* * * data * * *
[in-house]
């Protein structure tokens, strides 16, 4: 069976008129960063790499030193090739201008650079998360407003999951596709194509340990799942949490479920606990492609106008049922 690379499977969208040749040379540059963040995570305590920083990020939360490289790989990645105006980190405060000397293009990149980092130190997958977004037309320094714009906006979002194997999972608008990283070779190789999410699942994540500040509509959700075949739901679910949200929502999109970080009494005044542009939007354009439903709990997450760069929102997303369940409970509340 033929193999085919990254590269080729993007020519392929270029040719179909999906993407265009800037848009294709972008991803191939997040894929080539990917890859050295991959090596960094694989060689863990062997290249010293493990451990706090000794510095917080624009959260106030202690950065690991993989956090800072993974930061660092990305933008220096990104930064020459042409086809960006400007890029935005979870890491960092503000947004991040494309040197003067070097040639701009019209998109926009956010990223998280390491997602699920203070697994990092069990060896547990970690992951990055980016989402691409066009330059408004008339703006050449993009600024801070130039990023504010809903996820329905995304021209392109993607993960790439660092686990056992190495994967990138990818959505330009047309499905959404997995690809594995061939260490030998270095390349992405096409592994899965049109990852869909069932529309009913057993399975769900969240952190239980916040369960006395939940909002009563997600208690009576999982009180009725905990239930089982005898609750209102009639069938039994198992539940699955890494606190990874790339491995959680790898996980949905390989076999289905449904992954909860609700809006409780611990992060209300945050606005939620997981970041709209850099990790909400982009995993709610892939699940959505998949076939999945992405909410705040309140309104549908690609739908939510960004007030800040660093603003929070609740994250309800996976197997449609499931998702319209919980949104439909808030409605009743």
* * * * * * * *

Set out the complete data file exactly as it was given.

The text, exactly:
[in-house]
């Protein structure tokens, strides 16, 4: 069976008129960063790499030193090739201008650079998360407003999951596709194509340990799942949490479920606990492609106008049922 690379499977969208040749040379540059963040995570305590920083990020939360490289790989990645105006980190405060000397293009990149980092130190997958977004037309320094714009906006979002194997999972608008990283070779190789999410699942994540500040509509959700075949739901679910949200929502999109970080009494005044542009939007354009439903709990997450760069929102997303369940409970509340 033929193999085919990254590269080729993007020519392929270029040719179909999906993407265009800037848009294709972008991803191939997040894929080539990917890859050295991959090596960094694989060689863990062997290249010293493990451990706090000794510095917080624009959260106030202690950065690991993989956090800072993974930061660092990305933008220096990104930064020459042409086809960006400007890029935005979870890491960092503000947004991040494309040197003067070097040639701009019209998109926009956010990223998280390491997602699920203070697994990092069990060896547990970690992951990055980016989402691409066009330059408004008339703006050449993009600024801070130039990023504010809903996820329905995304021209392109993607993960790439660092686990056992190495994967990138990818959505330009047309499905959404997995690809594995061939260490030998270095390349992405096409592994899965049109990852869909069932529309009913057993399975769900969240952190239980916040369960006395939940909002009563997600208690009576999982009180009725905990239930089982005898609750209102009639069938039994198992539940699955890494606190990874790339491995959680790898996980949905390989076999289905449904992954909860609700809006409780611990992060209300945050606005939620997981970041709209850099990790909400982009995993709610892939699940959505998949076939999945992405909410705040309140309104549908690609739908939510960004007030800040660093603003929070609740994250309800996976197997449609499931998702319209919980949104439909808030409605009743």